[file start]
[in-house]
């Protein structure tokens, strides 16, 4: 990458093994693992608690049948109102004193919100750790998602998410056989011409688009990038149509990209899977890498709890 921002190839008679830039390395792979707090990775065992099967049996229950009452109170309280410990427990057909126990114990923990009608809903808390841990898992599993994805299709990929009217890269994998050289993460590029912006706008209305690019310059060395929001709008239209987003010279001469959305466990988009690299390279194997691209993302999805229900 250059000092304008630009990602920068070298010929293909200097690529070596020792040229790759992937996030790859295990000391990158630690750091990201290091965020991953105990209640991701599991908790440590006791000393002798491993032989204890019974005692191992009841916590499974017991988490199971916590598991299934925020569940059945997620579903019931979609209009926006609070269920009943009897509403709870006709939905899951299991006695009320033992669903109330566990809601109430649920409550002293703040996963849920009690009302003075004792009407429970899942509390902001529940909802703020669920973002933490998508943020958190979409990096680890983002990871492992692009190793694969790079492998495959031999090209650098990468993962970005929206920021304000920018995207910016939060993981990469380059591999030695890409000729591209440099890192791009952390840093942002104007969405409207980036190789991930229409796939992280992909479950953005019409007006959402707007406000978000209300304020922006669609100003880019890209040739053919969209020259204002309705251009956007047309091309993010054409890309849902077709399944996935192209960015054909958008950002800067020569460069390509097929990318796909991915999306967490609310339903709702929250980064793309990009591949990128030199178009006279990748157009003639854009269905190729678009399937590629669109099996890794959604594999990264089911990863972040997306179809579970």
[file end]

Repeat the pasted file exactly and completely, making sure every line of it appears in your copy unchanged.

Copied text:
[in-house]
């Protein structure tokens, strides 16, 4: 990458093994693992608690049948109102004193919100750790998602998410056989011409688009990038149509990209899977890498709890 921002190839008679830039390395792979707090990775065992099967049996229950009452109170309280410990427990057909126990114990923990009608809903808390841990898992599993994805299709990929009217890269994998050289993460590029912006706008209305690019310059060395929001709008239209987003010279001469959305466990988009690299390279194997691209993302999805229900 250059000092304008630009990602920068070298010929293909200097690529070596020792040229790759992937996030790859295990000391990158630690750091990201290091965020991953105990209640991701599991908790440590006791000393002798491993032989204890019974005692191992009841916590499974017991988490199971916590598991299934925020569940059945997620579903019931979609209009926006609070269920009943009897509403709870006709939905899951299991006695009320033992669903109330566990809601109430649920409550002293703040996963849920009690009302003075004792009407429970899942509390902001529940909802703020669920973002933490998508943020958190979409990096680890983002990871492992692009190793694969790079492998495959031999090209650098990468993962970005929206920021304000920018995207910016939060993981990469380059591999030695890409000729591209440099890192791009952390840093942002104007969405409207980036190789991930229409796939992280992909479950953005019409007006959402707007406000978000209300304020922006669609100003880019890209040739053919969209020259204002309705251009956007047309091309993010054409890309849902077709399944996935192209960015054909958008950002800067020569460069390509097929990318796909991915999306967490609310339903709702929250980064793309990009591949990128030199178009006279990748157009003639854009269905190729678009399937590629669109099996890794959604594999990264089911990863972040997306179809579970």